Bird Flu -- What You Can Do to Be Prepared

Brian Handwerk
for National Geographic News
May 10, 2006

A bird flu pandemic preparation plan for the United States issued by the White House contains some sobering warnings.

The H5N1 strain of bird flu, which is not yet easily transmissible among humans, to date has killed 114 people worldwide.

But if the virus mutates and a pandemic occurs, one-third of the U.S. population could become infected and two million people may die, the plan estimates.

Workplaces could suffer up to 40 percent staff reductions—which may cripple essential services like public transportation, hospitals, and grocery stores.

The plan also contains a strong message to the public: Individuals need to take action to protect themselves. (Related news: "Family Quarantine Is a Key to Fighting Bird Flu, Study Says.")

Fran Townsend is the U.S. president's Homeland Security Advisor and is responsible for coordinating the government's pandemic planning.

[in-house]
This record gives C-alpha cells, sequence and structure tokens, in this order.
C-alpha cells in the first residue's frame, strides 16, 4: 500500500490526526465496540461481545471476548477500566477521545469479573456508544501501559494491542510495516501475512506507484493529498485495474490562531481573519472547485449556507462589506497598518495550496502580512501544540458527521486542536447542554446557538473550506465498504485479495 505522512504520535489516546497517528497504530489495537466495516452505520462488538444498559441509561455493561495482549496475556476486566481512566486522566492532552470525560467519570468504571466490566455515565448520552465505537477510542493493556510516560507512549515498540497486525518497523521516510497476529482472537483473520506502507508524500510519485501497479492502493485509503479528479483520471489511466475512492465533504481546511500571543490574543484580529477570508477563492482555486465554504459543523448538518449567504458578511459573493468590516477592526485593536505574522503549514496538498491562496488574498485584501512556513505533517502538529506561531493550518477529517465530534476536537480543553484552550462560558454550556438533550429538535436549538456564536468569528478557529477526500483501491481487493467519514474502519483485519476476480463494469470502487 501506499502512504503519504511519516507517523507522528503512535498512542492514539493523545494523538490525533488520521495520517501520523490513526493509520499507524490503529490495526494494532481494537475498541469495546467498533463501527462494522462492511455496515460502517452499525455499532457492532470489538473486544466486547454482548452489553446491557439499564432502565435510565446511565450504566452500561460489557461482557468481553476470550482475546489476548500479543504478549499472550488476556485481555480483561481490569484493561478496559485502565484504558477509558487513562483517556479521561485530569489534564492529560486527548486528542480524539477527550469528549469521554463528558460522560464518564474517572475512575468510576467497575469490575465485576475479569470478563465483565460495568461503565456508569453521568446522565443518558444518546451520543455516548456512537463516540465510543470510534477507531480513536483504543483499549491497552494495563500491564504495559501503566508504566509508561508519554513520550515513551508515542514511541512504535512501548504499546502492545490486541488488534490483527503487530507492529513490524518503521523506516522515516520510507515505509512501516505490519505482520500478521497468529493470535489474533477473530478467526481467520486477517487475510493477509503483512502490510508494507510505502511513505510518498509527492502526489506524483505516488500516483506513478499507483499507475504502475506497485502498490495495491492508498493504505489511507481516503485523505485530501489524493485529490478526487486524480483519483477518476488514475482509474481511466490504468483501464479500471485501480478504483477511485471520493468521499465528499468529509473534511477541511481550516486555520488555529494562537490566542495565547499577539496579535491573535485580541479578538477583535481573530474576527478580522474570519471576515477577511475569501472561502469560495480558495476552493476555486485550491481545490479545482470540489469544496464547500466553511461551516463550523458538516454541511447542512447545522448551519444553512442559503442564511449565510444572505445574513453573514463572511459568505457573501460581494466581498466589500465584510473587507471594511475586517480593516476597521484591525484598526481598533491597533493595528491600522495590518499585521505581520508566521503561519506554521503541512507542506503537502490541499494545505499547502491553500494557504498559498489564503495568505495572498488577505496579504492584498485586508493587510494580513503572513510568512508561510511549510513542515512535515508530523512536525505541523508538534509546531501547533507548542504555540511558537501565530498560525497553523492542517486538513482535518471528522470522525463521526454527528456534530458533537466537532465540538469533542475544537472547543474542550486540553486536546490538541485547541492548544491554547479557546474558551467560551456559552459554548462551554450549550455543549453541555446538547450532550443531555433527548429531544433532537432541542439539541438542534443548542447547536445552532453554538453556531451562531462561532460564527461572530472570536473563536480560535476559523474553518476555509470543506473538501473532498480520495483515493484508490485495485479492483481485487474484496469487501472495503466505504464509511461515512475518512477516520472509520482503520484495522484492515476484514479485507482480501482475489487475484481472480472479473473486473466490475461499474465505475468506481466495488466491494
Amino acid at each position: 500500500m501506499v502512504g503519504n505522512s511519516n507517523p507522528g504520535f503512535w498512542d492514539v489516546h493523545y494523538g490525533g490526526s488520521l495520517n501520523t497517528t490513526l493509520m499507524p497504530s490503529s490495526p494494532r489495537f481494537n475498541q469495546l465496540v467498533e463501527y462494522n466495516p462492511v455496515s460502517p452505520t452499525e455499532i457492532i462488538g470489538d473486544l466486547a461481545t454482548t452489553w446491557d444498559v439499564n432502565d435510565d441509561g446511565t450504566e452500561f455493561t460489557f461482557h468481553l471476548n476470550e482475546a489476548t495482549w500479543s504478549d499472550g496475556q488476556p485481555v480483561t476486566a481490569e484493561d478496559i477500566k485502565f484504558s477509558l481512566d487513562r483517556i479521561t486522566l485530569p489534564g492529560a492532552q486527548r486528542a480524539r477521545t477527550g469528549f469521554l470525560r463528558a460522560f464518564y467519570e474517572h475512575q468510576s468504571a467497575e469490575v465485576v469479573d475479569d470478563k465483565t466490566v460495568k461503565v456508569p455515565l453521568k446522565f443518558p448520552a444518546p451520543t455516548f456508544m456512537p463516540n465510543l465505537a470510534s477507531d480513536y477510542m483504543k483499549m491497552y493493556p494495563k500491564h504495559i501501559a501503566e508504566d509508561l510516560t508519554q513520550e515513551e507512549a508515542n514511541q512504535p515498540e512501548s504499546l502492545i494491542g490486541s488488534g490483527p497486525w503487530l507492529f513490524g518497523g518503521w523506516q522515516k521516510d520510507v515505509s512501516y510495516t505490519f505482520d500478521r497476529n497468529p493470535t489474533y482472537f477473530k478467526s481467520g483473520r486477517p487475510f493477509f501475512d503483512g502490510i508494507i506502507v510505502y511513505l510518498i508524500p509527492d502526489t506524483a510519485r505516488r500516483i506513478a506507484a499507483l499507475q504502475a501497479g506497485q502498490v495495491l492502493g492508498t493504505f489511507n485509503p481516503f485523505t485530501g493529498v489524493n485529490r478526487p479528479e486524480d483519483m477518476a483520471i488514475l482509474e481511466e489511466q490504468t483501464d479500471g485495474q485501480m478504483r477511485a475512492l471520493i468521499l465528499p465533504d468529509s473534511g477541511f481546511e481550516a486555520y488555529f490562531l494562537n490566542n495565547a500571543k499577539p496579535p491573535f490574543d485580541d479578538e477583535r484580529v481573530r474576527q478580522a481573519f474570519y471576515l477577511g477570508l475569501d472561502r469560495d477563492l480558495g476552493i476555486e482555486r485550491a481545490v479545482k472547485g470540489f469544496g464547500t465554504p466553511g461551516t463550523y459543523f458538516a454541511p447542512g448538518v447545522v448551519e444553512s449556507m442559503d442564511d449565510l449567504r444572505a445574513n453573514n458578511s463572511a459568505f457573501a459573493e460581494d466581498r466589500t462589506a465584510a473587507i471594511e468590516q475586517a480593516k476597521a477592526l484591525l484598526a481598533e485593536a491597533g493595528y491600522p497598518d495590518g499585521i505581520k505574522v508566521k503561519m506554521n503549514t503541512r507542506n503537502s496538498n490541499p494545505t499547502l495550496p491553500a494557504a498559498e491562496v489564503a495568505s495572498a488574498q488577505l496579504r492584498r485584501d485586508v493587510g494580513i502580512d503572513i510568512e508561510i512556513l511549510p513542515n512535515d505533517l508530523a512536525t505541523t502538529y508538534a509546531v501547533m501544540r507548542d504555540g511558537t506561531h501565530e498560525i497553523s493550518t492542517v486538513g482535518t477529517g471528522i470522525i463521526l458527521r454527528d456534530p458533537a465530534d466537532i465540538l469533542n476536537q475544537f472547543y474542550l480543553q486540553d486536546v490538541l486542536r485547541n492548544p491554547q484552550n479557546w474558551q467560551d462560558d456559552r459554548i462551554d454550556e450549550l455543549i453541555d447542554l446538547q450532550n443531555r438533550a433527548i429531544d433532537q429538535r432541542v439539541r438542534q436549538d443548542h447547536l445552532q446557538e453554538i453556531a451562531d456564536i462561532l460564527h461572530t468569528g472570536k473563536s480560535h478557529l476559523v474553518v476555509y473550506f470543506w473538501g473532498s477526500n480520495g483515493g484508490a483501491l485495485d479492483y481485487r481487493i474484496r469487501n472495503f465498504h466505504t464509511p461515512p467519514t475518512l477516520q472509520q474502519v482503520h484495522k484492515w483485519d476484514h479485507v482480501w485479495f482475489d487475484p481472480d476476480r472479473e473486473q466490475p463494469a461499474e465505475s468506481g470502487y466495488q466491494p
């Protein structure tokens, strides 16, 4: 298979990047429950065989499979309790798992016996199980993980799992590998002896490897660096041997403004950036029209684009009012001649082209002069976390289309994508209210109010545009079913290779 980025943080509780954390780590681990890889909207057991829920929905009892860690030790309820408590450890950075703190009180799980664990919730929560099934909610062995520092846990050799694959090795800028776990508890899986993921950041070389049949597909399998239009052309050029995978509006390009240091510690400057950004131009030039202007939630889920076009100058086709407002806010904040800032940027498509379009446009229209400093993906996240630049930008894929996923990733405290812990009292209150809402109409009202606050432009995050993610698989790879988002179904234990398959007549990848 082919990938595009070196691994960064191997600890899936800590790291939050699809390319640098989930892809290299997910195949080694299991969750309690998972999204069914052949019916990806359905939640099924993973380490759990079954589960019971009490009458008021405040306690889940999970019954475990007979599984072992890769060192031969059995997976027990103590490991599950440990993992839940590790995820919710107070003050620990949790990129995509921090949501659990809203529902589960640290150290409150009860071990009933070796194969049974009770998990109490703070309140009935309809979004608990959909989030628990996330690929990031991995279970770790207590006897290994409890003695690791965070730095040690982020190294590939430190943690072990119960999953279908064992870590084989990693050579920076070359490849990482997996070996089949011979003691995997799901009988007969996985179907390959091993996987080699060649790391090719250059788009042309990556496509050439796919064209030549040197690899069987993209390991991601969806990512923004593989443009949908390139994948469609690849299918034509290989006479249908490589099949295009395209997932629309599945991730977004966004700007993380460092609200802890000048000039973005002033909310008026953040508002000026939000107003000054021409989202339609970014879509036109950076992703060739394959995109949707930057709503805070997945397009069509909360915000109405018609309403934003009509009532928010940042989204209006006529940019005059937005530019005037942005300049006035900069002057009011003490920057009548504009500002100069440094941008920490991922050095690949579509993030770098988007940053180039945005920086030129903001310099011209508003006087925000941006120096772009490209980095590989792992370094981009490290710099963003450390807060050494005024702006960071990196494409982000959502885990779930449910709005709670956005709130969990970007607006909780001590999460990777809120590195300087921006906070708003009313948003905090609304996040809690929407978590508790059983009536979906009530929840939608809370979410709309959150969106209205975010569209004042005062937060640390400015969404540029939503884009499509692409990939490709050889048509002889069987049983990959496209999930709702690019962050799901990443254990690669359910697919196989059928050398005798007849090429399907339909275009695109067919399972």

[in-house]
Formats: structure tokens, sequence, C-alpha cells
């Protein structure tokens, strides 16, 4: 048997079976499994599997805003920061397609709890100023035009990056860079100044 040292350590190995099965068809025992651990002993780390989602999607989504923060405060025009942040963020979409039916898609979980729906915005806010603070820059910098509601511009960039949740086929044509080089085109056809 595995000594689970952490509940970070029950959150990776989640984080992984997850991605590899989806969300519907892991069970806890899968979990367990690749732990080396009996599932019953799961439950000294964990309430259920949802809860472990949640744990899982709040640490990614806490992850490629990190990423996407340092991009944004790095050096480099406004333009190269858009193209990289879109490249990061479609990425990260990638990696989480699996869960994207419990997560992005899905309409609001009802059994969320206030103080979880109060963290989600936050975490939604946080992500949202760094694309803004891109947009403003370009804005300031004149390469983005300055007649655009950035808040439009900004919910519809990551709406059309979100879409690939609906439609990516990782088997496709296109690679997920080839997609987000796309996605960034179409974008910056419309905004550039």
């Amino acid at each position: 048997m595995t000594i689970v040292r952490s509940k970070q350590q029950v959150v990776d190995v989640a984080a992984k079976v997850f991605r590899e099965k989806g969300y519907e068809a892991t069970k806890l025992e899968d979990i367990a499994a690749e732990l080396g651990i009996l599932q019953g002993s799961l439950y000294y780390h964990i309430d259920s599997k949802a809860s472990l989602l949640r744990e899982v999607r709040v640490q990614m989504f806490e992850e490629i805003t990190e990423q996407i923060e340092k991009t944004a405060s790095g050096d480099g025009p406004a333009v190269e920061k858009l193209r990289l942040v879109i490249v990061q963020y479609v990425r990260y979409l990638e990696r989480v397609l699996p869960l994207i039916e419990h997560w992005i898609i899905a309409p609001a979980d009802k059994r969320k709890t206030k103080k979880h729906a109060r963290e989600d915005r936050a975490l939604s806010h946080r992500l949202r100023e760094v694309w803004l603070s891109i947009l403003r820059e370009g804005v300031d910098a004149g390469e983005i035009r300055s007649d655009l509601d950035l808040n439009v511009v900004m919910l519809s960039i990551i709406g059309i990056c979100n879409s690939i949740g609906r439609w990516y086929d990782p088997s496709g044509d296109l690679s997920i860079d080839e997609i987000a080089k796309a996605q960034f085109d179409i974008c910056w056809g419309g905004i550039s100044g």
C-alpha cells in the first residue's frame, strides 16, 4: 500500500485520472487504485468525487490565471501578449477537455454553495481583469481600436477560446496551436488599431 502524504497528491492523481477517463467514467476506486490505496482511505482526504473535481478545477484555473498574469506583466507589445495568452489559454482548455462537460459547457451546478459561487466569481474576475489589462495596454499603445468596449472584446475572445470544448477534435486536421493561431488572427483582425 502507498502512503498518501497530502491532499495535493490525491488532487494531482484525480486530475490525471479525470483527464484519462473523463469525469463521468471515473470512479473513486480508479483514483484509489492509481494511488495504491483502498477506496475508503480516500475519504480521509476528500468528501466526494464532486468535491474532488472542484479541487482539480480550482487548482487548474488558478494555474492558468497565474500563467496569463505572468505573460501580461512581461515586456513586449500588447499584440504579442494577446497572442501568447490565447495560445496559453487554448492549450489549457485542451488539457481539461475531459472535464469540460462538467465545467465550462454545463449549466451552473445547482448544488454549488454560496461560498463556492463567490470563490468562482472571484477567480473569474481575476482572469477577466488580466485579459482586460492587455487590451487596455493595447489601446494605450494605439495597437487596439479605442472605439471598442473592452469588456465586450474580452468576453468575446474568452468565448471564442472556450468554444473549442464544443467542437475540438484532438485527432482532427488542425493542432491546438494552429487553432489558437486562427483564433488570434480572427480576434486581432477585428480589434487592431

She wrote in an online forum that she hopes to change the mindset that the federal government will always be able to take care of people in the event of a pandemic or other disaster.

"Citizen and community preparedness is very important, perhaps most important, when it comes to pandemic planning," Townsend wrote.

"There are concrete steps that can be taken to protect you and your families during a pandemic, and to prepare you and your communities beforehand."

Here are some recommendations:

Take Your Shots

A generally healthy person may stand a better chance of survival during a pandemic. While a standard flu shot won't protect you from bird flu, it can keep you safe from seasonal flu.

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